Technique-Based Injury Prevention for the Bike and Run

By Lisi Bratcher | April 24, 2018, 3:01 p.m. (ET)

bike

In Part 1 of this series, we discussed swim technique adjustments for injury prevention (read it here). This week, we’ll talk about changes in bike (revolutions per minute - rpm) and run (steps per minutes - spm) cadence to reduce the load and possibly avoid overload injuries in female triathletes 40 and older.

Technique Adaptations for the Bike

Humans prefer to ride at optimal cadence, where the oxygen uptake is minimal (between 55-65 rpm).

It was previously mentioned that there might be a discrepancy between the desire to use the least energy possible and the consequent impact on the involved muscles and joints.

When reviewing common cycling injuries, riding at an excessively high pedal resistance was found as a major cause of overuse problems. Less overuse injuries were reported when using lower gear ratios at a higher cadence. These findings influence current recommendations to avoid patella tendinitis while cycling, for example: Lowering the gears, which will increase the cadence and decrease the stress in the knee area.

By increasing the pedal rate, the forces applied to the cranks are decreased, which results in the reduction of forces on the joints and minimal neuromuscular fatigue.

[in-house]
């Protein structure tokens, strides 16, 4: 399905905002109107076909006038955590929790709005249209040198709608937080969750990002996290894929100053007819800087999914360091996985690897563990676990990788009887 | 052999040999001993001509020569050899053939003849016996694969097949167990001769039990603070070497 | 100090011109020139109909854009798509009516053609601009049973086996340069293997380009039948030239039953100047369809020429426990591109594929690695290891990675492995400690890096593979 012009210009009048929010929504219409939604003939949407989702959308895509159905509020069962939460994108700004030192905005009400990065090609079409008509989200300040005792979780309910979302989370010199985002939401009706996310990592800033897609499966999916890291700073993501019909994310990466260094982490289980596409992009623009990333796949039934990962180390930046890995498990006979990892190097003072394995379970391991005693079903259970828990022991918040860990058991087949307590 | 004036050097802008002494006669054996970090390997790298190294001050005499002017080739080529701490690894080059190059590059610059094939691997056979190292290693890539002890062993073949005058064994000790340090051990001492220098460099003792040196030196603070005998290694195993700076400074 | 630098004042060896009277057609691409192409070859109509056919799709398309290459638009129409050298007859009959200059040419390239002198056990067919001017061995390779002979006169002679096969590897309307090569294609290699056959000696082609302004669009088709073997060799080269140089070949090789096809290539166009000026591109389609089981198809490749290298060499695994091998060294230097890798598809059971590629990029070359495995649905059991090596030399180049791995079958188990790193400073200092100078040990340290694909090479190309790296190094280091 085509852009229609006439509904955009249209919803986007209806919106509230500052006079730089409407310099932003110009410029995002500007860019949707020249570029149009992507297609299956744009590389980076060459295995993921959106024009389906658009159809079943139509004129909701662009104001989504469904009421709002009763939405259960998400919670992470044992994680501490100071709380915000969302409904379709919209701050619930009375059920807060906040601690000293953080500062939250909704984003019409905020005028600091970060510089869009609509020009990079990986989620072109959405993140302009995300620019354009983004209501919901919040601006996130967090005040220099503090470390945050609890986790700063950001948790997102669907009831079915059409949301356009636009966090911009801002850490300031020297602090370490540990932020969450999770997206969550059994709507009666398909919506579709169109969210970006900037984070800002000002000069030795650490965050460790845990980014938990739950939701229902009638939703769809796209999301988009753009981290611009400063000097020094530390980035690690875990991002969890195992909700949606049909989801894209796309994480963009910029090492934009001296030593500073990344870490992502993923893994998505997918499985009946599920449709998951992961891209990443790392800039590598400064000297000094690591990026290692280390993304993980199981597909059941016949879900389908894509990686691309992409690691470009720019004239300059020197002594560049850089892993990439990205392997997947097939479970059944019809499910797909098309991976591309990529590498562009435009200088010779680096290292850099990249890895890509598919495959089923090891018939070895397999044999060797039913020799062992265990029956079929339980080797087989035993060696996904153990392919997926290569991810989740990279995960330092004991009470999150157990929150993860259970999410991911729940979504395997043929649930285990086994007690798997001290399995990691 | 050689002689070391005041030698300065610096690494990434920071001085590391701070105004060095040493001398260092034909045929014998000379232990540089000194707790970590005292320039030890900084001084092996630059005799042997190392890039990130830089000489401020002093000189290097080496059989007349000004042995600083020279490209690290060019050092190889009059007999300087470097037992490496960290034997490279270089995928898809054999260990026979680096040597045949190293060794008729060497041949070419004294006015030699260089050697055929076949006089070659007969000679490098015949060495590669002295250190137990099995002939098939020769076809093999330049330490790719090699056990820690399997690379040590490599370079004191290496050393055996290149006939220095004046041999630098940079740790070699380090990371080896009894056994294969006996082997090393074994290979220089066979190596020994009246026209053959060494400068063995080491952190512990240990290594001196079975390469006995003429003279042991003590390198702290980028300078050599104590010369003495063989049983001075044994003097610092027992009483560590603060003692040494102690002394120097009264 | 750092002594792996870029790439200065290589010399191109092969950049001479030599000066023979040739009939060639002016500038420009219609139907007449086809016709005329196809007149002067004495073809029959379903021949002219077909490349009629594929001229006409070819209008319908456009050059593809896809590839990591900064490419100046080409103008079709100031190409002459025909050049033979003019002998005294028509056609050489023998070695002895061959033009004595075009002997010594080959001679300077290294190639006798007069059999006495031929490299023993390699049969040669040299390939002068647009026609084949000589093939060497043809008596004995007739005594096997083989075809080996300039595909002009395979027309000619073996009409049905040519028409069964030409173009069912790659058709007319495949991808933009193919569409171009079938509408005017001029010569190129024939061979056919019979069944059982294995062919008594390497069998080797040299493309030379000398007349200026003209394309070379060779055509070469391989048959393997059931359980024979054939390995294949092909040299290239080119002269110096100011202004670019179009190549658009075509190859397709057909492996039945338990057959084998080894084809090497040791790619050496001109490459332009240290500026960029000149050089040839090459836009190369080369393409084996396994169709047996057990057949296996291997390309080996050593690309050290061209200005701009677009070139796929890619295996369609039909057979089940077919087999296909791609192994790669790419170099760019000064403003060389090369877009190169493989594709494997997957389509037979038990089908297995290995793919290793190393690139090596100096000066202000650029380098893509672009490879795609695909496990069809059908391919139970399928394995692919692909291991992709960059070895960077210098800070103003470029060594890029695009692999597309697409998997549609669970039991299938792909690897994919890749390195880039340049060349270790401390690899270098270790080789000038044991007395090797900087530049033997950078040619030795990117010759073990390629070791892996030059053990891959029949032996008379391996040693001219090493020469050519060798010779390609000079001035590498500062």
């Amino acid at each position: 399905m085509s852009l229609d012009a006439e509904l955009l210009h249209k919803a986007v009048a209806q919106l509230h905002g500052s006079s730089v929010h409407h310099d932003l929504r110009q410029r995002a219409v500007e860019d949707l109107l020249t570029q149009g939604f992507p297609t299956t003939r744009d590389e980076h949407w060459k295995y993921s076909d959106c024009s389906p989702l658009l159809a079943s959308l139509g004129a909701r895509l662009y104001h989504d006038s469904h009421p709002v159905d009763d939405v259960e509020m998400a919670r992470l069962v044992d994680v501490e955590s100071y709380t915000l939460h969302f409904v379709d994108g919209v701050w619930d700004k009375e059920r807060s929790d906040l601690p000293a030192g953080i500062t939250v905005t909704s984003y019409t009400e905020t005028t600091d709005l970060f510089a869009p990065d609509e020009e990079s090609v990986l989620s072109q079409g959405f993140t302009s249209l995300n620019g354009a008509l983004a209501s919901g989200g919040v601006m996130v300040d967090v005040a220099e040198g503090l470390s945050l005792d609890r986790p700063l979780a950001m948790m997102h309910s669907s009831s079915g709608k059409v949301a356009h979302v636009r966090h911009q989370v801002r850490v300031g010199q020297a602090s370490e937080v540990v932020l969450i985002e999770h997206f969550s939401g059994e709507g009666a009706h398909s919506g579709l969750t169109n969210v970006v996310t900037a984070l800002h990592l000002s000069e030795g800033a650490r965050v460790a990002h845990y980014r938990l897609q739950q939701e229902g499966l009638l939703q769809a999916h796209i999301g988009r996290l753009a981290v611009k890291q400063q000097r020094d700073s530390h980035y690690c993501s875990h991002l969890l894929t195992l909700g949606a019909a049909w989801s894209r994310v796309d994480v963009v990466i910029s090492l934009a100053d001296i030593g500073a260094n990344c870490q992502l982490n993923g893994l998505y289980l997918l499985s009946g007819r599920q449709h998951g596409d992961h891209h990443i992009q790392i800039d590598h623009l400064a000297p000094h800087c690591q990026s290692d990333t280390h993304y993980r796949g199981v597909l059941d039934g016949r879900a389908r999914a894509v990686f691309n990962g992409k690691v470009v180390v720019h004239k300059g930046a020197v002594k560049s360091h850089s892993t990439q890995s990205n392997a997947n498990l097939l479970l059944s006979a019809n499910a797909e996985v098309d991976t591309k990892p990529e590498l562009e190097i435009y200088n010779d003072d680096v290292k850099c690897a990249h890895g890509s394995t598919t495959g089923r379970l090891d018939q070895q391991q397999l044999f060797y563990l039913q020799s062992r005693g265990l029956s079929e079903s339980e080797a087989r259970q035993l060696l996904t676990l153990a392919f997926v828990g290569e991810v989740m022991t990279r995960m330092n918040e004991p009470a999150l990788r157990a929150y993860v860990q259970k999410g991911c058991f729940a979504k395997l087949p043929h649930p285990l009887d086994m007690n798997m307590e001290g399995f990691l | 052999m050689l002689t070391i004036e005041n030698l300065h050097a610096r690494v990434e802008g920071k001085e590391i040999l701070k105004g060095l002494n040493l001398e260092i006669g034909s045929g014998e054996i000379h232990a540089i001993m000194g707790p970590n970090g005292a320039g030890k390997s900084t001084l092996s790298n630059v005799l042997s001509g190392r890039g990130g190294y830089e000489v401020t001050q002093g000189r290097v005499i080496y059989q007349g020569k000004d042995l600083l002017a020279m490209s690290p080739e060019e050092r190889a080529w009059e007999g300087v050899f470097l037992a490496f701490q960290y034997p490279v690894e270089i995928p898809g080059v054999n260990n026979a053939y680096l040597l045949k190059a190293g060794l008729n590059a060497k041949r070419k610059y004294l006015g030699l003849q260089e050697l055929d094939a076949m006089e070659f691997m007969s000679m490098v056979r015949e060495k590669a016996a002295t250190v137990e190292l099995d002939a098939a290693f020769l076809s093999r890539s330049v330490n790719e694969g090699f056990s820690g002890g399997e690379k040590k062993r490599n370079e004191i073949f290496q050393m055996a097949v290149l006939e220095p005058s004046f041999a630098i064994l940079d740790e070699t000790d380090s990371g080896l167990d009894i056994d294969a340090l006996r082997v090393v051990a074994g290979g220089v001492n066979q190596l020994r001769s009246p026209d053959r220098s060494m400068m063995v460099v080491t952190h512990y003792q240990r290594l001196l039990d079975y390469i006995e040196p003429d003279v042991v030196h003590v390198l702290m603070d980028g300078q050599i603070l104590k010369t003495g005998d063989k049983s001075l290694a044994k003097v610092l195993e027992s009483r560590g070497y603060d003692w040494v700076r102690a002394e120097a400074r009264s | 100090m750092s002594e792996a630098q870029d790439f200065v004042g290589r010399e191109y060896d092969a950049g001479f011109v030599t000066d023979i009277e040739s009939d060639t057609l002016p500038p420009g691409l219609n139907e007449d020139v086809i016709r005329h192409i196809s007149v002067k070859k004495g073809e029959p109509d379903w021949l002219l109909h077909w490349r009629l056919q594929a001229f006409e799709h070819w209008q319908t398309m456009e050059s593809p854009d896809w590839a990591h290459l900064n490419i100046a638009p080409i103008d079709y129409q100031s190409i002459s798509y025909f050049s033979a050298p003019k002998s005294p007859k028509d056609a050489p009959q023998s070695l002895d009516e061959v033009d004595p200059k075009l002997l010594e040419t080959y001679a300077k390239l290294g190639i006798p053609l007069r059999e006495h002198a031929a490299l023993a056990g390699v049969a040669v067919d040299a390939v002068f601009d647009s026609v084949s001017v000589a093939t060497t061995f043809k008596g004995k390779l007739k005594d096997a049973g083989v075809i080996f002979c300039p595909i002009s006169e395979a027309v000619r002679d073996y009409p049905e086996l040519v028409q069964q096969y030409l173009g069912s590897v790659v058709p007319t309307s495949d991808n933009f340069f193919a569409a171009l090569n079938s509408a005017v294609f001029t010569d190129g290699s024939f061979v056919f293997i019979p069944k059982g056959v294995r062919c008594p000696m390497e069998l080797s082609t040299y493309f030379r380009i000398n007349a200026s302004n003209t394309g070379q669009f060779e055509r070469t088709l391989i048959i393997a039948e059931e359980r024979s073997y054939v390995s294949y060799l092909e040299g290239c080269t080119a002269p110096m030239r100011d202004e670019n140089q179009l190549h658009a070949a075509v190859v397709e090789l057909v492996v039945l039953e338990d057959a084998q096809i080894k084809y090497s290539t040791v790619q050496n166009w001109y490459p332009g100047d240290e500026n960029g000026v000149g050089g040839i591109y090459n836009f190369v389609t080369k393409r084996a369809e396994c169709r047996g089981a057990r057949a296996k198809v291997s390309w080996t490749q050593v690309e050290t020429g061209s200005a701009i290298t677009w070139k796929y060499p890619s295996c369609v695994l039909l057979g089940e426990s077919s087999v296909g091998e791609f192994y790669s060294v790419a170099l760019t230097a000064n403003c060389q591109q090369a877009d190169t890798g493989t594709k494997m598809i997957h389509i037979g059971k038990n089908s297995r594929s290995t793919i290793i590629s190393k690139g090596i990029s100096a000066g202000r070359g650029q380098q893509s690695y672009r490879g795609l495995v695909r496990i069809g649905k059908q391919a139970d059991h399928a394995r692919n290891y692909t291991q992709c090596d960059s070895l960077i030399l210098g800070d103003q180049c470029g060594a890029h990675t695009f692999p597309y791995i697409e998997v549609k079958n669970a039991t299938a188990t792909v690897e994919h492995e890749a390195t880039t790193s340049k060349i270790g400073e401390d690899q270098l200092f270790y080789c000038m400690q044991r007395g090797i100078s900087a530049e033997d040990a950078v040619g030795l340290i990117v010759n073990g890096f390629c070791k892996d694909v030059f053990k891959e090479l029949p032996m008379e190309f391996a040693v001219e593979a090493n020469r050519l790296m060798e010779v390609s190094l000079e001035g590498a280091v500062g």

Adjustment to the age-related changes of reduced muscle mass and decreased ability of the connective tissue to handle impact in female master athletes, results in the reduction of stress on the musculoskeletal system.

Ideally the female master triathlete has a bike gear ratio, which allows her to ride with a cadence of at least 85-90 rpm no matter if on the flat, against slight head wind or conquering easy climbs (<5% incline).

Bike Workout Examples

These workouts will help you get used to riding at a higher rpm

  • High Cadence Spins: 30 min @ Zone 1-2 in a light gear. Every 3 min, spin up to @ 105 rpm and hold for 15s. Avoid bouncing on seat.
  • Spin ups: 6x 5 min. In a light gear increase cadence until starting to bounce in saddle. Back off rpm slightly and hold for 2 min. Continue with easy spin until re-start of interval every 5 min.
  • RPM Ramps: 3x 10 min without change of gears. 10 min as (1 min @ 50 rpm/ 1 min @ 60 rpm/ 1 min @ 70 rpm/ … / 1 min @ 110 rpm/ 3 min easy spin). Practice first in very light gear, avoid bounce in saddle.

Technique Adaptations for the Run

Humans choose a combination of step length and step rate that minimizes VO2 in gait. This low energy cost walk/run stride rate is unfortunately not necessarily the lowest impact on the musculoskeletal system.

Recent research has suggested that runners who exhibit relatively large impact forces while running are at an increased risk of developing an overuse injury of the lower extremity. 

When looking at biomechanical variables associated with injuries in distance runners, increased age was significantly associated with reduced peak knee flexion and increased contact time. 

It can be concluded that female master athletes run with lower stride rates and increased stride length to their detriment.